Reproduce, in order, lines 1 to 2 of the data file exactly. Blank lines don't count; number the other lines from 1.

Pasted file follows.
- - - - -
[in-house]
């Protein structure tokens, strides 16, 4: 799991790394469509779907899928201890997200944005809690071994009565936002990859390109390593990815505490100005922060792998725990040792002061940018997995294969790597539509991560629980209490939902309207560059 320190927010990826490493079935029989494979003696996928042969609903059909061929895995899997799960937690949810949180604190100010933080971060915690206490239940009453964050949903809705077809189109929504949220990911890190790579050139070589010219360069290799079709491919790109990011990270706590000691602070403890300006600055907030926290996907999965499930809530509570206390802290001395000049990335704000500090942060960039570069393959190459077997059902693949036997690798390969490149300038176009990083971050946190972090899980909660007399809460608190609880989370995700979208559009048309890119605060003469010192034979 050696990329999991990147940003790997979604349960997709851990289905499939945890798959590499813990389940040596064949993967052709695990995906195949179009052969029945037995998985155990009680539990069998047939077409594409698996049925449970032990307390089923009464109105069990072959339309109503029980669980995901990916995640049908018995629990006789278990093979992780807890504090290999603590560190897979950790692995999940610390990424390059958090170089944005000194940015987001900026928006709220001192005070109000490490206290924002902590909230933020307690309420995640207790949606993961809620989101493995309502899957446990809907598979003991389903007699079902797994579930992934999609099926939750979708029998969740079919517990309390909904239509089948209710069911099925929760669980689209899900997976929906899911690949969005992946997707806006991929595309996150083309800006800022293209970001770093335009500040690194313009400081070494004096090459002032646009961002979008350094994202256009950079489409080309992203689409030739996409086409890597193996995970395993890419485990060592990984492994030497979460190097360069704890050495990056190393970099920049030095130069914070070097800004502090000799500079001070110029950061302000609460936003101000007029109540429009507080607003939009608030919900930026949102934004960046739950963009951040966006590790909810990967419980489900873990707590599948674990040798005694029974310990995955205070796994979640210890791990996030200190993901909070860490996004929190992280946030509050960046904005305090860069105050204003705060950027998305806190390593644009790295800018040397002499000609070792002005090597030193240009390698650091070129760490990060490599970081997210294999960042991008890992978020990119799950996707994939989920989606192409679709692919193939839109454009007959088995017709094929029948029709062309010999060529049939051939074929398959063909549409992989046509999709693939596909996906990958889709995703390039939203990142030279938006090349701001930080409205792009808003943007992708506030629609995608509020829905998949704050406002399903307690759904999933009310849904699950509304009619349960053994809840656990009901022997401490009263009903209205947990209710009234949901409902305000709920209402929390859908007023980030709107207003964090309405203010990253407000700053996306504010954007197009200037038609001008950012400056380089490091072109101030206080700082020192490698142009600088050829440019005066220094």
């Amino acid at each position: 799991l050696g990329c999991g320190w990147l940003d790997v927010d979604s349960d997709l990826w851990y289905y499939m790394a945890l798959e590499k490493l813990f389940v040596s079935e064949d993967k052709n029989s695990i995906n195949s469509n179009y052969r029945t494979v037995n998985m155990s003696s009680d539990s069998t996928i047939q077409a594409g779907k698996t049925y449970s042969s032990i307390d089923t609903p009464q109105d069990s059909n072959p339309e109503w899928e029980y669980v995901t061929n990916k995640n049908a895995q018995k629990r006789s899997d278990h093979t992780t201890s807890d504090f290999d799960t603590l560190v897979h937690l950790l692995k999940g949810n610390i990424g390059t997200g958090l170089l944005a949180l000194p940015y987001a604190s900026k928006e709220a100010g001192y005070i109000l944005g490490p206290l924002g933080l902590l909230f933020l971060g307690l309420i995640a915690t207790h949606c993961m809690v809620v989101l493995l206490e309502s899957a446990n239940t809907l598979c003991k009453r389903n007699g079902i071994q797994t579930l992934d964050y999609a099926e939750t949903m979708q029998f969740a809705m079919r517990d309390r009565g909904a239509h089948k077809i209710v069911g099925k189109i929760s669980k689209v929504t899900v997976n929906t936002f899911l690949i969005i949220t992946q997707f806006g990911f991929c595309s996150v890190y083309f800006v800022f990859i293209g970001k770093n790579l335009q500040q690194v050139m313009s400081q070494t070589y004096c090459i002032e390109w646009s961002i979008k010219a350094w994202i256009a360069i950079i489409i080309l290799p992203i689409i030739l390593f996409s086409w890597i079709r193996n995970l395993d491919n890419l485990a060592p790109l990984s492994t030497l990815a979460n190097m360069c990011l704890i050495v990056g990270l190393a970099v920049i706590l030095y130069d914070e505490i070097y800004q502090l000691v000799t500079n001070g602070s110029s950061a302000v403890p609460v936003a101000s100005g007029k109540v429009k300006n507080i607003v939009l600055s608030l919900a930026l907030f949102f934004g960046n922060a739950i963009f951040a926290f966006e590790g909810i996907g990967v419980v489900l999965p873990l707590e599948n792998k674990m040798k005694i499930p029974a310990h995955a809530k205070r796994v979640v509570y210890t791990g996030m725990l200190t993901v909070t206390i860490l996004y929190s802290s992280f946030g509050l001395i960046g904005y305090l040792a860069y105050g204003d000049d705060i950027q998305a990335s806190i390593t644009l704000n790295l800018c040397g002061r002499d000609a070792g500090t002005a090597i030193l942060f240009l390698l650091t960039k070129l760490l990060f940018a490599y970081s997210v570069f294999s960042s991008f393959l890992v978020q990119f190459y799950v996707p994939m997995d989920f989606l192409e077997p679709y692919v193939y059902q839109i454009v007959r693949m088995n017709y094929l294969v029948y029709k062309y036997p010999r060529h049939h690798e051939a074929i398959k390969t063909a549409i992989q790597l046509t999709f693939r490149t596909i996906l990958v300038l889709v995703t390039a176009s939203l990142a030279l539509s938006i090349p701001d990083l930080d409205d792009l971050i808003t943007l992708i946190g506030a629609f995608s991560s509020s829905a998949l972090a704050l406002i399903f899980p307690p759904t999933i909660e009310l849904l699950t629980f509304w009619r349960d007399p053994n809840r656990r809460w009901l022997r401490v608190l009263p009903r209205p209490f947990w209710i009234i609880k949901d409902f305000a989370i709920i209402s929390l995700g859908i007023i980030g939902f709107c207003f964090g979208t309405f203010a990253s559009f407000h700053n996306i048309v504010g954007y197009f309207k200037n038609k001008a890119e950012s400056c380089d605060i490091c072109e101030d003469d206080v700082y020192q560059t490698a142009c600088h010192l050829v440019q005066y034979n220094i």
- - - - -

[in-house]
């Protein structure tokens, strides 16, 4: 799991790394469509779907899928201890997200944005809690071994009565936002990859390109390593990815505490100005922060792998725990040792002061940018997995294969790597539509991560629980209490939902309207560059 320190927010990826490493079935029989494979003696996928042969609903059909061929895995899997799960937690949810949180604190100010933080971060915690206490239940009453964050949903809705077809189109929504949220990911890190790579050139070589010219360069290799079709491919790109990011990270706590000691602070403890300006600055907030926290996907999965499930809530509570206390802290001395000049990335704000500090942060960039570069393959190459077997059902693949036997690798390969490149300038176009990083971050946190972090899980909660007399809460608190609880989370995700979208559009048309890119605060003469010192034979 050696990329999991990147940003790997979604349960997709851990289905499939945890798959590499813990389940040596064949993967052709695990995906195949179009052969029945037995998985155990009680539990069998047939077409594409698996049925449970032990307390089923009464109105069990072959339309109503029980669980995901990916995640049908018995629990006789278990093979992780807890504090290999603590560190897979950790692995999940610390990424390059958090170089944005000194940015987001900026928006709220001192005070109000490490206290924002902590909230933020307690309420995640207790949606993961809620989101493995309502899957446990809907598979003991389903007699079902797994579930992934999609099926939750979708029998969740079919517990309390909904239509089948209710069911099925929760669980689209899900997976929906899911690949969005992946997707806006991929595309996150083309800006800022293209970001770093335009500040690194313009400081070494004096090459002032646009961002979008350094994202256009950079489409080309992203689409030739996409086409890597193996995970395993890419485990060592990984492994030497979460190097360069704890050495990056190393970099920049030095130069914070070097800004502090000799500079001070110029950061302000609460936003101000007029109540429009507080607003939009608030919900930026949102934004960046739950963009951040966006590790909810990967419980489900873990707590599948674990040798005694029974310990995955205070796994979640210890791990996030200190993901909070860490996004929190992280946030509050960046904005305090860069105050204003705060950027998305806190390593644009790295800018040397002499000609070792002005090597030193240009390698650091070129760490990060490599970081997210294999960042991008890992978020990119799950996707994939989920989606192409679709692919193939839109454009007959088995017709094929029948029709062309010999060529049939051939074929398959063909549409992989046509999709693939596909996906990958889709995703390039939203990142030279938006090349701001930080409205792009808003943007992708506030629609995608509020829905998949704050406002399903307690759904999933009310849904699950509304009619349960053994809840656990009901022997401490009263009903209205947990209710009234949901409902305000709920209402929390859908007023980030709107207003964090309405203010990253407000700053996306504010954007197009200037038609001008950012400056380089490091072109101030206080700082020192490698142009600088050829440019005066220094």